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The Concubine and Levite

The Concubine and Levite

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Published by Andrew Noble
This essay will leave you with the problem of Israel. The answer can only be found in Jesus, as He is the only one perfect enough and humble enough to judge the people of Israel.
This essay will leave you with the problem of Israel. The answer can only be found in Jesus, as He is the only one perfect enough and humble enough to judge the people of Israel.

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Published by: Andrew Noble on Apr 26, 2010
Copyright:Attribution Non-commercial


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Israel, A Problem Pleadingfor a King
 By Andrew Noble
February 25, 2010RS 112/JS 130Student Number -
The Concubine at Gibeah narrative in Judges 19 through 21 is not your typical story. There is nounderdog win, no moral victory, and no compelling protagonist. A people group with no clear leaderlacks direction, and is shown as a mess. This narrative demonstrates that Israel has social, gender, moral,and religious problems. These problems are shown through the characters of the story. The issues stemfrom the central problem of the lack of political structure and function. The narrative is in need of asaviour, a ruler, and ultimately a king.In this narrative, we see a Levite and his concubine. The concubine is unfaithful and goes hometo her father. After 4 months, the Levite misses her and goes to get her back but ends up just sleepingover at her fathers house instead. After an extended stay, he leaves with the concubine late one nightand an old man welcomes him into his house. The story goes from bad to ugly at this point. The towndemands to know the man who went into the old mans house. The old man refuses that wickedsuggestion, yet offers up his own virgin daughter as well as the concubine. After further negotiations,the men of the town take the concubine and they knew her and abused her all night until the morning(Judges 19:24). The Levite finds the concubine but she does not answer his voice. The Levite goes on tostart a civil war by sending pieces of the concubines body around to the tribes of Israel. A lot of peopledie. Eventually the town, which is part of the tribe of Benjamin, is destroyed. Israel is disappointedabout their lack of Benjaminite brothers, and Israel decides to marry their daughters despite theirprevious vows against it.The entire text is wrapped up in the consequences of political ruin. In Judges 17:6, 18:1, 19:1,and 21:25 there is the repeated refrain: In those days there was no king in Israel. Considering howmany details are left out in the narratives, it is a significant phrase that outlines how we are to interpretthe characters. With no king, everyone did what was right in his own eyes. This leads to unfaithfulness,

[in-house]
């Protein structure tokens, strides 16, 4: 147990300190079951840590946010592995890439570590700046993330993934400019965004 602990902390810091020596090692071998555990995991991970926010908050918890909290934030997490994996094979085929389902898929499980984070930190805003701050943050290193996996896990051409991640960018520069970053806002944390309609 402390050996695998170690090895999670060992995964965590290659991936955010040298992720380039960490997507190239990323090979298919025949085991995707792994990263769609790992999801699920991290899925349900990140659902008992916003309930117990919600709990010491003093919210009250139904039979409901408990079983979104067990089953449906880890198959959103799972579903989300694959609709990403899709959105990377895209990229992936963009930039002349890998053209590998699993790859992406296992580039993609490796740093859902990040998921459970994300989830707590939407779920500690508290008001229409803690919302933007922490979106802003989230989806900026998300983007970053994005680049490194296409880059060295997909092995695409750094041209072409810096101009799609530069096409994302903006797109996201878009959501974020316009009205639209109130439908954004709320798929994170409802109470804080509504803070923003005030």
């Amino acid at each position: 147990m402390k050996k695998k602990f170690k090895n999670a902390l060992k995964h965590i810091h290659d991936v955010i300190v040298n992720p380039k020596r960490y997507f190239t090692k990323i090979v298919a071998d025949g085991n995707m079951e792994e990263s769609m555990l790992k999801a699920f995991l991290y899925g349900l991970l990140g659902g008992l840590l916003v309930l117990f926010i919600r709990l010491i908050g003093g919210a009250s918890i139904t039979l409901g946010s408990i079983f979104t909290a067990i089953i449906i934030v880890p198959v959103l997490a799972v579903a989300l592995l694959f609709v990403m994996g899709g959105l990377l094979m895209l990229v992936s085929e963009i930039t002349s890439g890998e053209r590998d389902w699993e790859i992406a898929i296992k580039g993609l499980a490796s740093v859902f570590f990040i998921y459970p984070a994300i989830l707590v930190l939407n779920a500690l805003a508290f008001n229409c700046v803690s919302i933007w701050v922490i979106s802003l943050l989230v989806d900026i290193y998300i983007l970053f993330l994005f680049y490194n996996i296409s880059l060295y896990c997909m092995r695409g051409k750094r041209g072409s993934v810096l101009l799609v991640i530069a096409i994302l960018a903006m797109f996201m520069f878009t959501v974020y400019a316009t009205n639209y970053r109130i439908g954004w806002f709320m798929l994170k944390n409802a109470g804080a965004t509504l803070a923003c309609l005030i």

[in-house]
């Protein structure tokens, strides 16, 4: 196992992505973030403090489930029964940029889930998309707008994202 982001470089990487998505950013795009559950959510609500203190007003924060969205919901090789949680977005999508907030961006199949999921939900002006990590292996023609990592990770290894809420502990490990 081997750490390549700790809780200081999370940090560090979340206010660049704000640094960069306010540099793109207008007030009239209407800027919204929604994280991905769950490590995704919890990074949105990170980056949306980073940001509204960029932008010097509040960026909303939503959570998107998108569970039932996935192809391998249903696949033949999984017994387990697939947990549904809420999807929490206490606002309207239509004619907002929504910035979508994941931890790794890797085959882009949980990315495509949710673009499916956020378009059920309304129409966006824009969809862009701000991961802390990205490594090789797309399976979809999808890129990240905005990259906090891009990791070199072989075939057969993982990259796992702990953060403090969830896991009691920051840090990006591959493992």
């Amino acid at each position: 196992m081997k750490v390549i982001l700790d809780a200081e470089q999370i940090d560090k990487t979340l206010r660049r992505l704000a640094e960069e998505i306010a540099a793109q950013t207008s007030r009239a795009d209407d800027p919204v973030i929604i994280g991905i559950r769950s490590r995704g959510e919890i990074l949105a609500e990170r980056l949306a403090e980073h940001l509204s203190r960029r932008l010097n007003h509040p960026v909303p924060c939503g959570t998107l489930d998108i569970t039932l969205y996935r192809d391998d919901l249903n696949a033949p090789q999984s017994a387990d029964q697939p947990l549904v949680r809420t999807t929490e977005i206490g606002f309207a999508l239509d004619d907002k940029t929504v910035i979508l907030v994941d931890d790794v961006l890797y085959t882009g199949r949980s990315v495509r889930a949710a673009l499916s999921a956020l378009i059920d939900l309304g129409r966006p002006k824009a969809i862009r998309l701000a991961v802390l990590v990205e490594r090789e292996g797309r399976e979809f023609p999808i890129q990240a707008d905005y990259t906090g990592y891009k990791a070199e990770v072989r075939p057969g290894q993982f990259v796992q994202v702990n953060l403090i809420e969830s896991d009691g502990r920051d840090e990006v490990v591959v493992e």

3selfish ambition, degradation of women, rape, and death. Judges 19-21 makes the argument for a kingthrough the characters and people groups; I will simply point out how the author of Judges makes thatargument.
A certain Levite is a corrupt man because of what he says and what he doesnt say. Theconcubine likely left the Levite with good intention. The reasons for the concubine leaving are notmentioned in the text, because there is nothing significant that he said to her. This does not dismiss thegirl of doing anything wrong, but notes the moral state of the Levite man. Aschkenasy notes thatbecause the Levite seems grieved, it can be implied that he was the one in the wrong (pg 67). After fourmonths, the Levite does appear kind and wants to speak to her. The Levite seems to have a change of heart and may be approaching the concubine for forgiveness. However, the four months of silence aremore significant than the one moment of affection. The time spent waiting shows how little the Levitecared for the girl. Furthermore, when he finally meets his concubine he never says a word to her.Rather, he infatuates himself with her fathers gifts. Upon leaving, the Levite consults his servant andnot his concubine (Judges 19:11-13). In this dismissal of morality, the Levite treats the women as a toyinstead of someone who bears the image of God (see Genesis 1:27). The man is supposed to hold fastto his wife (Genesis 2:24) instead of letting her leave for four months without saying a word. The Leviteignores the concubine instead of talking with her. Perhaps the concubine is deaf or cannot speak. Shecould have had a mental illness that does not allow her to communicate. In either case, the Levite treatsher maliciously when he does speak to her.The only recorded time the Levite speaks to the concubine is when he heartlessly says Get up,let us be going after she is raped and abused. Again, the lack of morality is obvious. He doesnt careabout her and is more concerned about going back to his home than caring about her. This lack of 

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